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I've been trying to learn sed and the examples I've found here are for swapping dates from 05082012 to 20120805 and I'm having trouble adapting them to my current need.

I need to convert an IP address 10.4.13.22 to a reverse lookup of 22.13.4.10 for a nsupdate script. My biggest problem is the fact that sometimes each octet can change lengths e.g. 10.4.13.2 and 10.19.8.126

Thanks for any help!

echo 10.0.2.99 | sed 's/\(....\)\(....\)/\2\1/'

this is currently what I've tried, just based off another question here, but since the examples don't provide much explanation as to what .... means, Im having trouble understanding what it does.

This is the output of that command .2.910.09 and I am expecting 99.2.0.10

Directly, I want to rearrange each "section" that is separated by a "."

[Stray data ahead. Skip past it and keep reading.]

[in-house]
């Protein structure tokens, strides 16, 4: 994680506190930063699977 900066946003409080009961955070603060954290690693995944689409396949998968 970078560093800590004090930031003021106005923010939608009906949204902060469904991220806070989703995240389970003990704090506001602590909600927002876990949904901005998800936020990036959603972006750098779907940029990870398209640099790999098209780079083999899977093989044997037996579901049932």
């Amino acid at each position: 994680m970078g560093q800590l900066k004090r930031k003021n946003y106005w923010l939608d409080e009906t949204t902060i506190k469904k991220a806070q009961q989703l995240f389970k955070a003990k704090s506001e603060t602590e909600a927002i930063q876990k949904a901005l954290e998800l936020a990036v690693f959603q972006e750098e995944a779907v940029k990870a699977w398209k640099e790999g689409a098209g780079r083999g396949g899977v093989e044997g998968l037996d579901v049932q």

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Can you please provide a short input/output example? And also your current command. You can edit your post to add the info. –  Lev Levitsky Sep 23 '12 at 11:34
    
I updated with more info –  ACiD GRiM Sep 23 '12 at 11:43
    
And the desired output for this case is..? 99.2.0.10? –  Lev Levitsky Sep 23 '12 at 11:44
    
Yes, sorry, should have clarified that, fixed. –  ACiD GRiM Sep 23 '12 at 11:45

1 Answer 1

up vote 4 down vote accepted

A "bruteforce" method to "reverse" an IPv4 address would be:

sed 's/\([0-9]\+\)\.\([0-9]\+\)\.\([0-9]\+\)\.\([0-9]\+\)/\4.\3.\2.\1/g'

or, for GNU sed,

sed -r 's/([0-9]+)\.([0-9]+)\.([0-9]+)\.([0-9]+)/\4.\3.\2.\1/g'
share|improve this answer
    
Thank you, I see how the [0-9]+ allow for varying lengths and the \. indicates the separator and the \4 \3 \2 \1 are the different variables re ordered in reverse. Very elegant and you just helped me comprehend sed so much more. Have a great day! –  ACiD GRiM Sep 23 '12 at 11:56
    
@ACiDGRiM No problem :) Here are a couple of links, if you're interested: sed reference, sed regular expressions. –  Lev Levitsky Sep 23 '12 at 11:59

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